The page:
On the hunt for some of the rarest trees in the world

Originally published in the Guardian’s Country Diary on August 6th, by Carey Davis. (Featured picture is of an Arran whitebeam in Glen Catacol).

The Isle of Arran, Firth of Clyde: These self-cloned Sorbus species are unique not only to Arran but to two particular glens.

Glen Catacol is hot, humid, slightly overcast, and nothing stirs the air. In other words, the midges are ferocious. I march resolutely up the path, movement keeping the tiny bastards at bay, but the sight of a red-breasted merganser and her eight chicks huddling closely around her in the waters of the Abhainn Mór briefly stops me in my tracks.

A little further along, I branch into Glen Diomhan, looking for some of the rarest trees in the world. The Arran whitebeam (Sorbus arranensis), the Arran service-tree (S pseudofennica) and the Catacol whitebeam (S pseudomeinichii) are unique not only to Arran but to these two neighbouring glens.

Leaves of Sorbus pseudofennica, the Arran service-tree. Photograph: Carey Davies

The first two types, both identified by the late 1950s, number in the hundreds each, but the third, only confirmed in 2007, now exists in the wild as just one tree. All three have been reproduced by Royal Botanic Garden Edinburgh scientists in “captivity” and can be seen in an enclosure at the foot of Glen Catacol, but having read about them while holidaying on Arran, a combination of fascination and bloody-mindedness has compelled me to try to locate the originals. Mostly huddled around steep gorges, naturally protected from the depredations of deer, they prove difficult “quarry”.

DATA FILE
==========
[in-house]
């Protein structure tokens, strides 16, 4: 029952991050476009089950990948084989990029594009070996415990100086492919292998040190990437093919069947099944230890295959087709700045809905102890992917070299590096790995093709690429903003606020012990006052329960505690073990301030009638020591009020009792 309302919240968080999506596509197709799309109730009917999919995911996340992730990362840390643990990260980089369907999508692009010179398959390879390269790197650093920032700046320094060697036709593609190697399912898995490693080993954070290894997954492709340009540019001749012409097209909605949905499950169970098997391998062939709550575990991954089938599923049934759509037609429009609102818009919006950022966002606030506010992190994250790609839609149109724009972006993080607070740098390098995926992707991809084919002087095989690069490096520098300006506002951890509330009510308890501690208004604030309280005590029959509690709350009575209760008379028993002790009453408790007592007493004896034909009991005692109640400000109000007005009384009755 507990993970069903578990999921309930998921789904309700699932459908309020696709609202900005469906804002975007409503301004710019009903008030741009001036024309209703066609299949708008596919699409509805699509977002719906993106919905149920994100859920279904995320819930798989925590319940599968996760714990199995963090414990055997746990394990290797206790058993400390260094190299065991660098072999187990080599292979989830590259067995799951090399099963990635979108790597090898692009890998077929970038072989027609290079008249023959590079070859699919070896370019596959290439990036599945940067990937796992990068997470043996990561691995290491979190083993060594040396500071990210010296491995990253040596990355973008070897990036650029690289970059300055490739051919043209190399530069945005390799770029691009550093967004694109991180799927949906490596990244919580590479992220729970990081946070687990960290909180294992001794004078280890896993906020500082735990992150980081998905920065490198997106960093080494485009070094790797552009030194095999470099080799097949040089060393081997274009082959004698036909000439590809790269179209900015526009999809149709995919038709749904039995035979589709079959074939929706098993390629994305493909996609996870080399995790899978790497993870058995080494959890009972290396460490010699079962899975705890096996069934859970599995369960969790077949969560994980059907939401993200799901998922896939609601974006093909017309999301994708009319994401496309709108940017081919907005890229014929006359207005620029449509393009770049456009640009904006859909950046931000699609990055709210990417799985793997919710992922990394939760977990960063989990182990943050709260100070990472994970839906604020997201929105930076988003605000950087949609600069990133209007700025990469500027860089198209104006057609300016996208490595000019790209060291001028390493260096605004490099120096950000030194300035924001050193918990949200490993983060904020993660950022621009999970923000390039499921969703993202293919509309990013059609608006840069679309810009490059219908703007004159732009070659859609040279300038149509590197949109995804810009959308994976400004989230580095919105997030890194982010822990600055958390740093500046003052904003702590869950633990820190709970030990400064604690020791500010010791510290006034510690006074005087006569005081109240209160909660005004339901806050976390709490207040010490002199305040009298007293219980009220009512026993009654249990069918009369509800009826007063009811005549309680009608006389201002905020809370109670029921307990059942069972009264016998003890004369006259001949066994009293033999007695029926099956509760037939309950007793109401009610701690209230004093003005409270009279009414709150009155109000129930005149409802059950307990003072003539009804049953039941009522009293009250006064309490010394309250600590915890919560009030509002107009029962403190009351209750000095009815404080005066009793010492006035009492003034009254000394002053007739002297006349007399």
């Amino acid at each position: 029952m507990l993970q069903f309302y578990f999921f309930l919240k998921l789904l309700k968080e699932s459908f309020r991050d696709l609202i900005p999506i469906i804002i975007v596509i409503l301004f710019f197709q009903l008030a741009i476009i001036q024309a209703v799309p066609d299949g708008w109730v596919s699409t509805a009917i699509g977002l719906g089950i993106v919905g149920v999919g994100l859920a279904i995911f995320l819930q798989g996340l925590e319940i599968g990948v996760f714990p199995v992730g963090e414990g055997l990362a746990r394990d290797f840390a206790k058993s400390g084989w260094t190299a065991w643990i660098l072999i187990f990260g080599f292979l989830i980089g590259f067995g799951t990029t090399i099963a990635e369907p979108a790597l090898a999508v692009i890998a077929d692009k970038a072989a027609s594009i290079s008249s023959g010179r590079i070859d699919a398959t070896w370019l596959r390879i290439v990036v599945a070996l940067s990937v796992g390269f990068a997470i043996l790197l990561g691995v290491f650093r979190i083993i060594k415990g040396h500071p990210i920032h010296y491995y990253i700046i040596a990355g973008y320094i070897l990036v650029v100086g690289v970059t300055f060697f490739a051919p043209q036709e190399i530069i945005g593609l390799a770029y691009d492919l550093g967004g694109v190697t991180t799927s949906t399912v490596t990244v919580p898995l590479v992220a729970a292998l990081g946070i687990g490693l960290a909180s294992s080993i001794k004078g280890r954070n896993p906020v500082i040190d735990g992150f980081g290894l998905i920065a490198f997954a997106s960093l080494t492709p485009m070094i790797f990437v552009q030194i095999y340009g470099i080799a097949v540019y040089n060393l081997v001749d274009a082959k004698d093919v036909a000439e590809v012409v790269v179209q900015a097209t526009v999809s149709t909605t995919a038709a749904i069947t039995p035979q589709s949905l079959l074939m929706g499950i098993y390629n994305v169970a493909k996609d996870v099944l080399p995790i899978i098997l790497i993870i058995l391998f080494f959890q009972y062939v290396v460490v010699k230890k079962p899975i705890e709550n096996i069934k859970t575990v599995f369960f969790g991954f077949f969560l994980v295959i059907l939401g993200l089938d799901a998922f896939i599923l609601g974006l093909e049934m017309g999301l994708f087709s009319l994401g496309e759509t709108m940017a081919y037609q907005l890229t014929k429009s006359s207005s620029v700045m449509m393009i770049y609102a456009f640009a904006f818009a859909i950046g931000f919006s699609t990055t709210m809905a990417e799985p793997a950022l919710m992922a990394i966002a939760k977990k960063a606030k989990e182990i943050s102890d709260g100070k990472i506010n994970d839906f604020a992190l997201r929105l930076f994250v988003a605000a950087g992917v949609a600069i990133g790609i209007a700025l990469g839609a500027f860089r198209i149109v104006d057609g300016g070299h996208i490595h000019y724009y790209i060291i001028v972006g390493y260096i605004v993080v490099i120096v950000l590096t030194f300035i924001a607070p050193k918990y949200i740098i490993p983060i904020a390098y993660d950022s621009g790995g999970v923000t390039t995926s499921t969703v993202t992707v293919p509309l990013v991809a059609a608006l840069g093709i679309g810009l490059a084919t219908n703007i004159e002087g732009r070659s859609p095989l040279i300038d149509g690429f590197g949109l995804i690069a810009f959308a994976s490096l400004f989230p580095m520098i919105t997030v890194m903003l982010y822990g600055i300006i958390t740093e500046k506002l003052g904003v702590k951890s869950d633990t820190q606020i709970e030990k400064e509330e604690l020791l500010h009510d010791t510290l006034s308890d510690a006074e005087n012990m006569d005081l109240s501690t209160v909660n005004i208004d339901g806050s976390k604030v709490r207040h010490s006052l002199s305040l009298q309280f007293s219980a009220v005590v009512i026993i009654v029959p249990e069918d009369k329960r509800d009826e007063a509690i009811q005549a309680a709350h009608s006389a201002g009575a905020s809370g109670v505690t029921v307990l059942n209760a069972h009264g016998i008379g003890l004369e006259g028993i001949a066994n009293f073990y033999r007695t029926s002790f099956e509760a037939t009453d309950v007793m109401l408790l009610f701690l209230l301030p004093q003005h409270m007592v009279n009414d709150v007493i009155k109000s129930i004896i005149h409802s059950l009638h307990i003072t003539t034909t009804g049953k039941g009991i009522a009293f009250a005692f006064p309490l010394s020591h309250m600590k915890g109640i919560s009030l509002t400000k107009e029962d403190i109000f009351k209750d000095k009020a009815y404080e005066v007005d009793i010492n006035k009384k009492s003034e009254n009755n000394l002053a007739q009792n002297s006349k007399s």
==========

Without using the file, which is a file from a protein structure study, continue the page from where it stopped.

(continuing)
The trees are the result of a sequence of cross-fertilisations derived from an original hybrid of rowan (S aucuparia) and rock whitebeam (S rupicola). Their uniqueness stems from the ability of some Sorbus to reproduce asexually, resulting in stable but often intensely localised populations of self-cloned trees, typically labelled types of whitebeam. Despite their family ties, the differences in leaf shapes between the three Arran species are quite pronounced – all are visibly part-rowan, part-whitebeam, but noticeably distinct from either, and from each other.

A fetish for the scarce can obscure the importance of the commonplace, but in a world of declining biodiversity and increasing geographical monotony there is something compelling in the idea of an island of evolution, a lost world of local distinctiveness. My enthusiastic but amateurish searching turns up the Arran whitebeam and the service-tree, but that lonely Catacol whitebeam, clinging to the edge of the abyss somewhere, eludes me.